NOTICE: Citizendium is still being set up on its newer server, treat as a beta for now; please see here for more.
Citizendium - a community developing a quality comprehensive compendium of knowledge, online and free. Click here to join and contribute—free
CZ thanks our previous donors. Donate here. Treasurer's Financial Report -- Thanks to our content contributors. --

Tsuyoshi Inukai

From Citizendium
Jump to: navigation, search
This article is developing and not approved.
Main Article
Related Articles  [?]
Bibliography  [?]
External Links  [?]
Citable Version  [?]
This editable Main Article is under development and not meant to be cited; by editing it you can help to improve it towards a future approved, citable version. These unapproved articles are subject to a disclaimer.

Tsuyoshi Inukai (1855 - 1932) was a Japanese political leader, belonging to constitutional government movements, who became Prime Minister of Japan in 1931 but was assassinated in the May 15 incident of 1932.[1] He was succeeded by Makoto Saito.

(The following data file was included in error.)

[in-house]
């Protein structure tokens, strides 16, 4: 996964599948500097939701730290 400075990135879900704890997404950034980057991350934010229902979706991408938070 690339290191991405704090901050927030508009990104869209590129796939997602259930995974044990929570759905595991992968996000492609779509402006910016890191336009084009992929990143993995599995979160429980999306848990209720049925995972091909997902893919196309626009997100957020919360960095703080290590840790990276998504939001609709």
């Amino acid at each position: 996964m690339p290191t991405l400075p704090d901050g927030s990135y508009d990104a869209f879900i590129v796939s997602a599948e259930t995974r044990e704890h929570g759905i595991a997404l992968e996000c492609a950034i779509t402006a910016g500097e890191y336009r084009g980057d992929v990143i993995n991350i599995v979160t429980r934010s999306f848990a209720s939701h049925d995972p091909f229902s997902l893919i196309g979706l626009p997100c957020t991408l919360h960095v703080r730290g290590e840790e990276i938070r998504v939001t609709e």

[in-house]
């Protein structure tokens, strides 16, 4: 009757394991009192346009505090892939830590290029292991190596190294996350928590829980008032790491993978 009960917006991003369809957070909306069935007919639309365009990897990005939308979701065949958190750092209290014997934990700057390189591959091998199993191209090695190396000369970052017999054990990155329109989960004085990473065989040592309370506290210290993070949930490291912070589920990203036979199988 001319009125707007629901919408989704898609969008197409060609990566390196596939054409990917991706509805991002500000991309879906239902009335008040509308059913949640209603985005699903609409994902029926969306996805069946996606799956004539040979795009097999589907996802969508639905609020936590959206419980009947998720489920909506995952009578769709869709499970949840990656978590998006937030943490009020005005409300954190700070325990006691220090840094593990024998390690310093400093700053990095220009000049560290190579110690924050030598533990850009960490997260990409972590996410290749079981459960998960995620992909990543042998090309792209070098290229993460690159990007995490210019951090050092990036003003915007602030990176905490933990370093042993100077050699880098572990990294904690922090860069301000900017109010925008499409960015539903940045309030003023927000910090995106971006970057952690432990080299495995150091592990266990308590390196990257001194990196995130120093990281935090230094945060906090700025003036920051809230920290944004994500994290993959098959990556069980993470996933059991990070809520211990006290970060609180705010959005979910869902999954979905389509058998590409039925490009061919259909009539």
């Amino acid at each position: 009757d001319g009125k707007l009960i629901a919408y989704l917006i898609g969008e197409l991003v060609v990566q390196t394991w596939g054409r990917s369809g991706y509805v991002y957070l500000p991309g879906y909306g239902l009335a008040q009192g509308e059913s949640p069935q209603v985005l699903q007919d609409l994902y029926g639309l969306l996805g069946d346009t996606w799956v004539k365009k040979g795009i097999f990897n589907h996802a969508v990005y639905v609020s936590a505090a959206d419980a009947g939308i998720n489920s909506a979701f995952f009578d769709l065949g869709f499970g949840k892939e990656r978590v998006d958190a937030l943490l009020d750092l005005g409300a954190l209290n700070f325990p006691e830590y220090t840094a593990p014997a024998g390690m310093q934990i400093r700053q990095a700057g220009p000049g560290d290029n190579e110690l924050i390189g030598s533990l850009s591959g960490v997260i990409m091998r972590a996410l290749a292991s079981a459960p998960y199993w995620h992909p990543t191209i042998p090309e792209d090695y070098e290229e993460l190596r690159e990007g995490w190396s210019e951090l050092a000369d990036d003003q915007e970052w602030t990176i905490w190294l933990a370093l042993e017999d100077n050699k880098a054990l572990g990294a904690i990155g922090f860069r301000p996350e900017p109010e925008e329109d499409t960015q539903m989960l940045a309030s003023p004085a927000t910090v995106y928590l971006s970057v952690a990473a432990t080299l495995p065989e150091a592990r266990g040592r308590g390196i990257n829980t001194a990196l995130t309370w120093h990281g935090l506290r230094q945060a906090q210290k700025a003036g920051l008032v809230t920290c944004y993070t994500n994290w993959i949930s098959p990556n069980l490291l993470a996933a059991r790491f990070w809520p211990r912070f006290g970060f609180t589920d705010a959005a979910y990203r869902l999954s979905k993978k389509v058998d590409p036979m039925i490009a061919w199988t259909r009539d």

He was born into a samurai family. During the Satsuma Rebellion, he was a newspaper reporter with the Army.


His initial political work was with the establishment of the the Rikken Kaishinto party (Constitutional Reform Party), and joined in the daido danketsu (coalition) movement. He was elected a member of the lower house of the Diet in the first general election held in 1890, and was consecutively re-elected until the 18th general election.

He served as education minister in the first Okuma cabinet and communications minister in the second Yamamoto cabinet. In 1922, he organized the Kakushin Club and formed the pro-constitution three-sect cabinet with Takaaki Kato, etc., becoming minister of posts and communications. In 1929, he became president of the Seiyukai (Friends of Constitutional Government Party).[1]

Following the Hamaguchi government, he was elected prime minister in 1931, but in the following year he was assassinated [2] in the May 15 incident.


  1. 1.0 1.1 Inukai, Tsuyoshi, National Diet Library
  2. "JAPAN: Murder, Muto & Manchuria", Time, 8 August 1932